O what a tangled web we weave / When first we practice to deceive –Sir Walter Scott
The required campaign financing reports for the Yes on Pima County Bonds campaign are just being made public, and they show a tangled web of connections among Southern Arizona’s economic elite. The Yes campaign, which has just launched a small donor contribution campaign, started out with over $90,000 collected over a two-month period.
Diamond Ventures, which did not respond to requests for information, provided the most money, $25,000. Coming in at $15,000 each were Tucson Medical Center, Banner Health Corporation, and CopperPoint Insurance. The Campus Research Corporation, which runs the University of Arizona Tech Park, donated $10,000, Cox Communications $8,000, Sundt Construction $5,000, and the Western National Parks Association, $2,000.
Individual donations ranged from $2 to $250. A curious contribution, actually three totaling $57, came from SIMG, Inc. The Strategic Issues Management Group, run by former Senator DeConcini aide David Steele, received $7,635 from the Yes campaign for public relations work, including setting up the slick Yes website. Other SIMG clients have included Supervisor Sharon Bronson, the Canamex Coalition, Southern Arizona Leadership Council, Raytheon, TMC, University of Arizona, and Arizona Dept. of Transportation.
Other “small” donors, most giving $100 or $250, represent a cross-section of Tucson’s upper class and their pet causes. Michael Varney runs the Tucson Metro Chamber of Commerce. Diana Rhoades runs Strategies 360, a public relations firm specializing in “navigating” government and “persuading” elected officials. Sheldon Clark, another public relations consultant, works with Fortune 500 companies. Ann Maley-Schaffner works with SVP Tucson to coordinate “engaged philanthropists” like Karla van Drunen Littooy who donated more than $100 to the Friends of Chamber Music.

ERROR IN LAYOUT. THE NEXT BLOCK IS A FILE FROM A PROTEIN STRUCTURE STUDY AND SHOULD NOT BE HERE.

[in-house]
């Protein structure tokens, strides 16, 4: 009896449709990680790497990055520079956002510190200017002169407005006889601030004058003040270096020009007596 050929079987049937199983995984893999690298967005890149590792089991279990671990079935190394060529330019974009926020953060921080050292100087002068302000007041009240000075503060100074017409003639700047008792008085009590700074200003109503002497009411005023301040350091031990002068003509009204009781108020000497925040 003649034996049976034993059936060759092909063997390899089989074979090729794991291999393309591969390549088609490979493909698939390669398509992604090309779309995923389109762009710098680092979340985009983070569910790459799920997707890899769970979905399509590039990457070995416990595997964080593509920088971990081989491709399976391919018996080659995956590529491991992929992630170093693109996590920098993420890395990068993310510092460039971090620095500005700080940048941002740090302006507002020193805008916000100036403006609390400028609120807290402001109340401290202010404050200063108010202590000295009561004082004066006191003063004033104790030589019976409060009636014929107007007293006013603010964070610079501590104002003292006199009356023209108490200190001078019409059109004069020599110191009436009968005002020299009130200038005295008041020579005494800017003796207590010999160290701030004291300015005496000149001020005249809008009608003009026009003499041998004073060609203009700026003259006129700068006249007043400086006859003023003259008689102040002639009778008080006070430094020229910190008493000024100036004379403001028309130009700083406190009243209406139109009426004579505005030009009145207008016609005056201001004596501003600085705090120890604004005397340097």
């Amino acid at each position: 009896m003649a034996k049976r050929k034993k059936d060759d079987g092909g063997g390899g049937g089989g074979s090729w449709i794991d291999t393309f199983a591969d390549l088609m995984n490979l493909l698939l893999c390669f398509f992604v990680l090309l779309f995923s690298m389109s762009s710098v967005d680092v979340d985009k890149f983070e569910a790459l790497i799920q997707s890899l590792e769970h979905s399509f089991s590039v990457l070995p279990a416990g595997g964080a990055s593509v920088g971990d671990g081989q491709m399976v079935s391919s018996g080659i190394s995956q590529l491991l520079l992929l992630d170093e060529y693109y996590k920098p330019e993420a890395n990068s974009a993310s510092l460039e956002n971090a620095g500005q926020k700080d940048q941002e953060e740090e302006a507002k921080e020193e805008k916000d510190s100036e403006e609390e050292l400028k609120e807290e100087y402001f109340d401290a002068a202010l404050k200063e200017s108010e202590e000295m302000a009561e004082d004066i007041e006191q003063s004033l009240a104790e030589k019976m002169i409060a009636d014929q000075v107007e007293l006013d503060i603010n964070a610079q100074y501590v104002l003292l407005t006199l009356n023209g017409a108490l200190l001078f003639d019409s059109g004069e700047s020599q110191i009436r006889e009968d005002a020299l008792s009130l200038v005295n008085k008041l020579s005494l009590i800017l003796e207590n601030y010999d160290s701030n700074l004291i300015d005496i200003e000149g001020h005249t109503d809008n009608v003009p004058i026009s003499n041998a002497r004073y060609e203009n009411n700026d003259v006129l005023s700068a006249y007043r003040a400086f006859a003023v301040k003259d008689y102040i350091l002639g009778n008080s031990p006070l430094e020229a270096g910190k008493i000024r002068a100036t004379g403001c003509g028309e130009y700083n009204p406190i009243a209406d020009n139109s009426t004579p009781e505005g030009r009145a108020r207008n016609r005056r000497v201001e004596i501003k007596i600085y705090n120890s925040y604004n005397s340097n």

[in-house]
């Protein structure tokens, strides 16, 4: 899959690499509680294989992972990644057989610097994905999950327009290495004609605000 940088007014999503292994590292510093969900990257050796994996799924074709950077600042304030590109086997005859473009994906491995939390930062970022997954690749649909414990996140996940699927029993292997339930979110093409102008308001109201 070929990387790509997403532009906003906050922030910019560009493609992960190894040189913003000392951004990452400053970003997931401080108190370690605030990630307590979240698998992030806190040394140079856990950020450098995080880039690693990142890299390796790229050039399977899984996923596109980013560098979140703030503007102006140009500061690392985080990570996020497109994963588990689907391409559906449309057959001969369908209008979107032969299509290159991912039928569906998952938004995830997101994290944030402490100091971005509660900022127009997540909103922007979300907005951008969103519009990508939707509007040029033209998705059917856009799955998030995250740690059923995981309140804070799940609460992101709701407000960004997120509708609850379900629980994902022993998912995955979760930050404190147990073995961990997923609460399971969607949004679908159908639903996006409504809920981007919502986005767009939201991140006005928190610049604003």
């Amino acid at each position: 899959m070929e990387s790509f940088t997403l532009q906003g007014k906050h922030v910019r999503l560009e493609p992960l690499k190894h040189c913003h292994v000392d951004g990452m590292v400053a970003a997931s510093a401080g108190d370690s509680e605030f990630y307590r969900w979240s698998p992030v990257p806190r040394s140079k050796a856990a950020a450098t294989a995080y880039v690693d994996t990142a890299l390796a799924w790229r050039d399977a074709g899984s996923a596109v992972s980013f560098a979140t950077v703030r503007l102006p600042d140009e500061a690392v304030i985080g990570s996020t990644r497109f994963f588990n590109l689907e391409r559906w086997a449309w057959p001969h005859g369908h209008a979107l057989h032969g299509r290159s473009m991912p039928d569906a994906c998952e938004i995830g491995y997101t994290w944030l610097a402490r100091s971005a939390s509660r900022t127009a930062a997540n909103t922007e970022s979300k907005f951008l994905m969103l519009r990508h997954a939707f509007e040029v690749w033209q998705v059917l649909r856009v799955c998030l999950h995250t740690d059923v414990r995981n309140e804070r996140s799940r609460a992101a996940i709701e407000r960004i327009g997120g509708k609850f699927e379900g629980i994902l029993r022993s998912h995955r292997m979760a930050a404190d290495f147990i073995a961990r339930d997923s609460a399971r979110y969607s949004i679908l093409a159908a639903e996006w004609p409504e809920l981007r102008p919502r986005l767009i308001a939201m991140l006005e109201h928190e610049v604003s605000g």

Some, like PAWS chair Kristin Almquist, are tied to other bond campaigns. Others are directly connected to bond project recipients. These include YMCA president Dane Woll, Tucson Symphony Board member Barbara Levy, Reid Park Zoo’s Nancy Schlegel, Sherry Hoskinson from Tech Launch, part of the UA Tech Park consortium, Carolyn Campbell, who heads the Coalition for Sonoran Desert Protection that makes decisions about open space acquisitions, and Patricia Engels, a board member on Banner’s Alzheimers Foundation. Jannie Cox hangs out at the Southern Arizona Leadership Conference. Not to leave anyone out, Restauranteur Benjamin Galaz donated $200.
The No campaign, Taxpayers Against Pima Bonds, has no corporate support and has raised less than $5,000 through small donations. Campaign Manager Gini Crawford says, “The people are our committee….”
AT THE TROUGH
As previously reported, a number of those described on the Yes website as “major” funders have a direct interest in the bonds passage, as do some of the “minor” funders. Banner Health would get an $18 million expansion of its south campus. The UA Tech Park would get a $10 million road and a $20 million building along with a $6 million Y.
The $30 million Sonoran Corridor project in the bond measure would provide Diamond Ventures with a highway close to two planned developments, Rockin’ K and Swan Southlands. Diamond is also a frequent seller of vacant land to the county for Davis Monthan and for open space.
Other donor connections are now visible. Sundt Construction obviously wants a piece of the action, as does workers’ compensation insurance company CopperPoint. The Western National Parks Association is in line for a piece of an $18 million Regional Orientation Center.
Some connections are less clear. The Sonoran Corridor, considered by some to be a back-door link to County Administrator Chuck Huckelberry’s proposed Avra Valley route for Interstate 11, will benefit Raytheon, along with the airport and UA Tech Park. The Yes campaign’s treasurer is retired Raytheon Chief Financial Officer Steve Eggen. Eggen is also a board member at Sun Corridor Inc., formerly Tucson Regional Economic Opportunities (TREO). Yes chair, and Bond Advisory Committee chair, Lawrence Hecker is Sun Corridor’s attorney.